## Using Methods on Operators- Multiplication
- Transposition and conjugation
- Addition and subtraction
- Operator Information
- Dictionaries and arrays
- Block diagonal operators
- Kronecker products
- Subset assignment and reference
- Elementwise operations
- Power, inverse, and backslash operations
- Solving systems of linear equations
- Application to non-linear operators
All Spot operators provide routines for multiplying vectors by itself and its adjoint. The real power of the operator toolbox is the ease with which basic operators (see the Index of Operators) can be combined into more powerful operators, which themselves can be combined into yet more powerful operators. In this section we discuss the type of operations can be applied to all Spot operators. All operations discussed in this section are implemented using underlying meta-operators. Pointers to these operators are given at the end of each section, where relevant. In the cases where the meta-operators provide more extensive possibilities, they are described in more detail below the basic use. We denote by – arbitrary Spot operators and by any matrix. All operator and matrix are assumed to have appropriate dimensions that can vary line per line. Most operations described in this section are meaningful only when applied to linear operators; see Application to non-linear operators for more details. ## MultiplicationMultiplication by operators is the most elementary operation in Spot. In its simplest form we have operator-vector products such as: y = A * x; z = B * y; n = m'* C; This will evaluate the application of on , and then to (the third command is evaluated as ). In both cases the result will be an explicit vector of real or complex numbers. An equivalent approach is to first create a new operator representing the product , and then apply this to to immediately get vector : C = B * A; % Construct compound operator z = C * x; % Evaluate z = BAx Although Spot operators are expected to support only multiplication of vectors, it is possible to write operator-matrix multiplications. However, it should be kept in mind that this is implemented as a series of operator-vector multiplications. The second command below is evaluated as . N = C * M; N = M * C; % A special case of multiplication is multiplication by scalars. Generally, this will give a new operator scaled by that quantity; C = 3 * A; % Construct compound operator C = 3A C = A * 3; One notable exception is when the corresponding dimension of the
operator is one. In that case we have a valid matrix-vector product
which results in a numeric solution. In other words, matrix-vector
products take precedence over scalar multiplication. In such cases it
is still possible to scale the operator, either by changing the order
(as shown above) or by directly setting the C = -A; B = +A; This works regardless of the dimensions of the operator. Note that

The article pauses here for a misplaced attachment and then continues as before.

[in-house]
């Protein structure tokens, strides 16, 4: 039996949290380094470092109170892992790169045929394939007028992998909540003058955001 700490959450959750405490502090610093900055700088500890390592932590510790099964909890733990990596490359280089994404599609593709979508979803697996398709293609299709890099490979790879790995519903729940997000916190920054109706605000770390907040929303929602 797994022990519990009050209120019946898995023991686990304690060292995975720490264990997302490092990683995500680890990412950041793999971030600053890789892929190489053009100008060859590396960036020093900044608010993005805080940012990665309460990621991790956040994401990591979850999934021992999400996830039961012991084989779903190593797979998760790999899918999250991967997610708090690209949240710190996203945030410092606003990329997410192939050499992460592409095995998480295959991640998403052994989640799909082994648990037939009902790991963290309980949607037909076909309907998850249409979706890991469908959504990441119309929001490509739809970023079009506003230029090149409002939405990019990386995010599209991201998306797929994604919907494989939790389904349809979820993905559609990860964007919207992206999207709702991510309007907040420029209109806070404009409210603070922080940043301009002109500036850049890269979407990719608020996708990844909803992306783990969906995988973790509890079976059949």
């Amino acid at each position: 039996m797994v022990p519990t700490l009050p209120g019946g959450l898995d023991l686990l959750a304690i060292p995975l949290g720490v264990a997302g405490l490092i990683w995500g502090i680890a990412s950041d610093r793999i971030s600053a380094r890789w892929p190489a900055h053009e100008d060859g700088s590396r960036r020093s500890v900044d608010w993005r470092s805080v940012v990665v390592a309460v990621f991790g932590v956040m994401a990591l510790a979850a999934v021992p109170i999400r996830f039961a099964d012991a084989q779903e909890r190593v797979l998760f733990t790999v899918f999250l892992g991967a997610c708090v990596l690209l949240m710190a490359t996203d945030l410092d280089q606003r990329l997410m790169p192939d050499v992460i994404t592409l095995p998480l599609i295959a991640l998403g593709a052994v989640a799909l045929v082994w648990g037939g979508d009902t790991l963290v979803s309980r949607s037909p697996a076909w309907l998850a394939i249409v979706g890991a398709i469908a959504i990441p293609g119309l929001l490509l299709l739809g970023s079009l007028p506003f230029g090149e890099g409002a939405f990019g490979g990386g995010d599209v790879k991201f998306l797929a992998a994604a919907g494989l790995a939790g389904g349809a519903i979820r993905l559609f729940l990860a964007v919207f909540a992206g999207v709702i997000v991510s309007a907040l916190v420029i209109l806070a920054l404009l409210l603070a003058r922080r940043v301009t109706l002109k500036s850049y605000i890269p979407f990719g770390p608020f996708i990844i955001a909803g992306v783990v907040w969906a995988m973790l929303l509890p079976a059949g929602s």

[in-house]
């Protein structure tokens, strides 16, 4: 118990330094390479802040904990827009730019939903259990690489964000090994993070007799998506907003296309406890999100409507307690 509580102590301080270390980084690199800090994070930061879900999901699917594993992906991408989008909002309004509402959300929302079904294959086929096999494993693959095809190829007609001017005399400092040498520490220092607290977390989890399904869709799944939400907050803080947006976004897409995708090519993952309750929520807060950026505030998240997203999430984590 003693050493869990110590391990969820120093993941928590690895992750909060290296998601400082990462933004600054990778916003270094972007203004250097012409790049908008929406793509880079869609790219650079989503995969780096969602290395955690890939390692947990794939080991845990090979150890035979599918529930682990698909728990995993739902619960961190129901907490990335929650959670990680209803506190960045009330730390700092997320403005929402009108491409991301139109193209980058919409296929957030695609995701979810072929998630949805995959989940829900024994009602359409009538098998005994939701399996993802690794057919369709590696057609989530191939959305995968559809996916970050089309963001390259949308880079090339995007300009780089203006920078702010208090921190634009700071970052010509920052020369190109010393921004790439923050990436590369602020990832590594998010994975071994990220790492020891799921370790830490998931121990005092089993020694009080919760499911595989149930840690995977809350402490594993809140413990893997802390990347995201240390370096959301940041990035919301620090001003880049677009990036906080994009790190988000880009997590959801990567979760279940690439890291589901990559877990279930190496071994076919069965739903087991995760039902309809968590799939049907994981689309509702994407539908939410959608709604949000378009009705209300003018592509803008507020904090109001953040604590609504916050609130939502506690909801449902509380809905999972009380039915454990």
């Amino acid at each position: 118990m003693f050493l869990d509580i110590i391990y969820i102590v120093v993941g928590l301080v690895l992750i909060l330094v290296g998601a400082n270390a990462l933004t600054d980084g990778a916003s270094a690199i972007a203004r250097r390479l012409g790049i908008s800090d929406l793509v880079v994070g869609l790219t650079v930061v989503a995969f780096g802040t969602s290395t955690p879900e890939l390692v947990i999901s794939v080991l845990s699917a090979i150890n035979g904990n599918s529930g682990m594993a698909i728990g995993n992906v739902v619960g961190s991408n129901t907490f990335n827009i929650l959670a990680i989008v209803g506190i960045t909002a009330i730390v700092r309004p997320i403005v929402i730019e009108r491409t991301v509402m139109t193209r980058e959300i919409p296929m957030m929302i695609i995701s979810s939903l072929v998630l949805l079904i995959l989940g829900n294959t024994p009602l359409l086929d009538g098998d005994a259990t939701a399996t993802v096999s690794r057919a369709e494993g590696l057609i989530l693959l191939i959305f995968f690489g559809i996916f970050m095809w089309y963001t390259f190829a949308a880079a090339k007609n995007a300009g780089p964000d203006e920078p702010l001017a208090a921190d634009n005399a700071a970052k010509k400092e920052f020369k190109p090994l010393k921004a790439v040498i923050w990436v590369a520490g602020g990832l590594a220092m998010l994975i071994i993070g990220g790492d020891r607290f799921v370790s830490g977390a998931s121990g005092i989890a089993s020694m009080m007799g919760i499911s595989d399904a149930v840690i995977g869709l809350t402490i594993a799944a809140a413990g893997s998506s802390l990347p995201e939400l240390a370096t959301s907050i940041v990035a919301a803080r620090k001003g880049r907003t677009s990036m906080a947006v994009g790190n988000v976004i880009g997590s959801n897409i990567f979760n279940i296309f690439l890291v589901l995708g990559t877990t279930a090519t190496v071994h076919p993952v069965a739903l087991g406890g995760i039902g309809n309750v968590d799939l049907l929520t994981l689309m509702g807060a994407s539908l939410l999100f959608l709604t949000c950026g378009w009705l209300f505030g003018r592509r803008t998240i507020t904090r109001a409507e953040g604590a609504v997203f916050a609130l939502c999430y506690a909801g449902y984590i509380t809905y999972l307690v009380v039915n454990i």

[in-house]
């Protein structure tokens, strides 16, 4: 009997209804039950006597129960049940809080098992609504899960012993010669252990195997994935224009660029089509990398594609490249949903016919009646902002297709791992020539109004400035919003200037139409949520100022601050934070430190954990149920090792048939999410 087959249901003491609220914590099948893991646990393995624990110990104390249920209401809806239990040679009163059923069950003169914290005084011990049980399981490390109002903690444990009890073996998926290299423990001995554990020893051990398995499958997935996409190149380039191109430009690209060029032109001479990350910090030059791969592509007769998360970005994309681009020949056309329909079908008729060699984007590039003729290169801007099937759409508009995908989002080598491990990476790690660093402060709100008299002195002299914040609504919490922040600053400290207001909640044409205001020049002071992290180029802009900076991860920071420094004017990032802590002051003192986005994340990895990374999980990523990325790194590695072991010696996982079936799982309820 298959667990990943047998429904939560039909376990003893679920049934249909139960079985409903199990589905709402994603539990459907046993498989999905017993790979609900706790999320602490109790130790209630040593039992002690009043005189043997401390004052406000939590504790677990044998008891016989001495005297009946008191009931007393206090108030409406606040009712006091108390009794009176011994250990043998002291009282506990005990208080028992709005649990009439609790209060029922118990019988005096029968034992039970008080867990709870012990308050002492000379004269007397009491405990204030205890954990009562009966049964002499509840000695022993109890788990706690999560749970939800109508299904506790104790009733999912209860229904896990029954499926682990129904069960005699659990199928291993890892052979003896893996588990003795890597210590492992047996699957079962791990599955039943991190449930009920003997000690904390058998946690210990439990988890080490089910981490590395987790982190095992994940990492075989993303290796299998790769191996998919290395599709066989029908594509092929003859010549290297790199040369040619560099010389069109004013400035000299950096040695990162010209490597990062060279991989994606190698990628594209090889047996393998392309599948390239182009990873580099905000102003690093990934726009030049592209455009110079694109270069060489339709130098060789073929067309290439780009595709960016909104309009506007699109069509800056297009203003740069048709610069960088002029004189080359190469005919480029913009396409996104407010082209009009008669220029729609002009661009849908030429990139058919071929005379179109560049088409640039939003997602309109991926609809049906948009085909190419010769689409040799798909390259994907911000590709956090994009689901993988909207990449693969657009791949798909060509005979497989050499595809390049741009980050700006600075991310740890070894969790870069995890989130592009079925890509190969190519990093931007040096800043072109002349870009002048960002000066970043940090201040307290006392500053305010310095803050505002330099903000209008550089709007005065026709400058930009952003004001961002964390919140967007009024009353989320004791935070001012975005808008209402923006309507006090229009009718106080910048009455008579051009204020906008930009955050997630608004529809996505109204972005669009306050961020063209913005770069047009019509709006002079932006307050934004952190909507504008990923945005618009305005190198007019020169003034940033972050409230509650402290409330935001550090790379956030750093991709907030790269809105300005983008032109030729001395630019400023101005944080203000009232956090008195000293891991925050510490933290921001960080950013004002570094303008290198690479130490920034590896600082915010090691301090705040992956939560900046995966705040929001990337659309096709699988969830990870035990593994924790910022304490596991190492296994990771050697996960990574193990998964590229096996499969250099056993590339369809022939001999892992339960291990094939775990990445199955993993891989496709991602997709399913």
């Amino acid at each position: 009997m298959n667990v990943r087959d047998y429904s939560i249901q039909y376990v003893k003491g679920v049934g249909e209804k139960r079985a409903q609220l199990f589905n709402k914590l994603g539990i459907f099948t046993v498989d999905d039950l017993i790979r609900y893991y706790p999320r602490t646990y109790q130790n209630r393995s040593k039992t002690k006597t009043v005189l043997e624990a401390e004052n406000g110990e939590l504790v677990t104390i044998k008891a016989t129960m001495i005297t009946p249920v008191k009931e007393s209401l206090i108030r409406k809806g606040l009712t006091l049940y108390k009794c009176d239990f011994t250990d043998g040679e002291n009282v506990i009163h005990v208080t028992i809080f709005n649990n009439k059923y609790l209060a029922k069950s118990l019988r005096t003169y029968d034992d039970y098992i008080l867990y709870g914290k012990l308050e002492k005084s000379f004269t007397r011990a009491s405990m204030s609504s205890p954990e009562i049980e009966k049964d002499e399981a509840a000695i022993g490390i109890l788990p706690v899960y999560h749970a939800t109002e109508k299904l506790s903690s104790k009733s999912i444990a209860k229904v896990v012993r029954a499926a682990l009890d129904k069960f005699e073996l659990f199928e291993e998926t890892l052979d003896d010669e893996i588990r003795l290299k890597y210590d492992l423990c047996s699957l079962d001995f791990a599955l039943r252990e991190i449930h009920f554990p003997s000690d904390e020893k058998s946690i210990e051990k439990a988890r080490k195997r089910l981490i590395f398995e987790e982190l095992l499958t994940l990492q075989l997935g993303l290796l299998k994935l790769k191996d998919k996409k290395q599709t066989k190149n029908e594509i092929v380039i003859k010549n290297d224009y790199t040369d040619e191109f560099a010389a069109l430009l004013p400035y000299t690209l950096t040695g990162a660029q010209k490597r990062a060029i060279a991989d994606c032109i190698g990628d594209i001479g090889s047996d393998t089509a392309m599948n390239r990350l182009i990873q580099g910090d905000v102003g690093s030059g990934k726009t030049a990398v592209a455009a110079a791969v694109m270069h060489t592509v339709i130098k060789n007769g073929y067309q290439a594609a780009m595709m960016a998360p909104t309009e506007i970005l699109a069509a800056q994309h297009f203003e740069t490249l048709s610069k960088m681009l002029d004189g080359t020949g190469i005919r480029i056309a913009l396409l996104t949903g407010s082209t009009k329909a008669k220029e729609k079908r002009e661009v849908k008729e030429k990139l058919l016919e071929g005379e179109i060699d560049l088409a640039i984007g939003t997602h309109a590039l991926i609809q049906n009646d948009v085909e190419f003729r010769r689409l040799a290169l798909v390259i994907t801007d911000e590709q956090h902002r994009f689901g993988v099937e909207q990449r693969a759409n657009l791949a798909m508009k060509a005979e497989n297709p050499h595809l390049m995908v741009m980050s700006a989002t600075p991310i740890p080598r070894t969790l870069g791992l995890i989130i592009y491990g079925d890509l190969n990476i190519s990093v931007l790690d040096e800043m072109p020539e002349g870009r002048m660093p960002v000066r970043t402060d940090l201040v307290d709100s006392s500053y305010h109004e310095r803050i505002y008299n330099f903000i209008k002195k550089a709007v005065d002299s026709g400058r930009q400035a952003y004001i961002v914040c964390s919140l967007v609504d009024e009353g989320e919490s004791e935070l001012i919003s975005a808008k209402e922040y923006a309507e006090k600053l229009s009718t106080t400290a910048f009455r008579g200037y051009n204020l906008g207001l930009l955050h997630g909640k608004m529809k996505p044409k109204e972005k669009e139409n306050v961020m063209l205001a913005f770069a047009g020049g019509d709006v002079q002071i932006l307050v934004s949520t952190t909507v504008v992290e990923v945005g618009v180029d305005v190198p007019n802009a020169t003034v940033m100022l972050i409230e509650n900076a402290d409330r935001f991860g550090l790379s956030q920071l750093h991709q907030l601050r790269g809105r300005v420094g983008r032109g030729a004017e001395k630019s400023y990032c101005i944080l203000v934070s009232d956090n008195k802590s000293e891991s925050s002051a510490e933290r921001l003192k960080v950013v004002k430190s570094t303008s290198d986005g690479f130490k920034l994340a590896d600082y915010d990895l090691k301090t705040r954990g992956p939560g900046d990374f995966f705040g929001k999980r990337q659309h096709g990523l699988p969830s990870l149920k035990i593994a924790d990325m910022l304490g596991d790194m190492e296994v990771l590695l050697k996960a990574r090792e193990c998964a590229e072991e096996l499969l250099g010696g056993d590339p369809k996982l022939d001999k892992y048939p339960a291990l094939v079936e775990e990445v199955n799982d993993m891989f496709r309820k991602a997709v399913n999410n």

elementwise multiplication using In the evaluation and comparison of algorithms it is often useful to know how many multiplications have been performed using a given operator. To facilitate these kind of measurements it is possible to associate a counter variable to each operator.
## Transposition and conjugationAs mentioned in the introduction, each Spot operator implements
multiplication by itself and its conjugate. Using Matlab’s transpose
operator B = A'; x = A'* y; x = B * y; % Identical result as previous line When using transposes within calculations these new operators are
discarded as soon as the multiplication has been done. Since
transposes in Spot are simple book keeping operations, they are
essentially free; no underlying matrices are actually transposed.
The transpose of a complex operator, rather than its conjugate, can be
formed using the A = C.'; % Transpose of complex operator Note that in this case a single multiplication of a complex vector by
requires two multiplications by due to the implementation of
the ## Addition and subtractionThe next elementary operation is the addition and subtraction of operators. In its simplest for we add two or more operators; x = (B + C + D) * y; A = B + C + D; x = A * y; % Equivalent to first statement When Spot encounters the sum of an operator with a matrix or some
class object that implements the multiplication and size operators, it
will first wrap that entity to a Spot operator using the C = A + M; % Addition of operator and matrix C = M + A; % Addition of matrix and operator Addition of scalars to an operator is interpreted as an elementwise
addition, just like it is done for matrices. In order to make this
work we first create a new operator of appropriate size, consisting of
only ones (see A = B + 3; A = B + 3*opOnes(size(B)); Subtraction is implemented by scalar multiplication combined with addition. A = B - C; A = B + (-C); Unfortunately, Spot can only provide a limited amount of simplification of operators. This means that in the following case, no simplification is done; A = B + 3 - 2; % Not simplified, A = B + 3 - 2; A = B + C - C; % Not simplified
## Operator informationBefore we proceed with more advanced operator manipulations, let us briefly look at some ways of querying operator information. This kind of information is useful when developing algorithms and also enable us to explain how certain operator manipulations work. The most elementary property of each operator is its size, and it can
be queried using the [m,n] = size(A); % Gives m = 3, n = 6; m = size(A,1); % Gives m = 3; n = size(A,2); % Gives n = 6; o = size(A,3); % Gives o = 1; Note that the first two dimensions give the number of rows and columns
respectively. All higher dimensions have size one by definition. To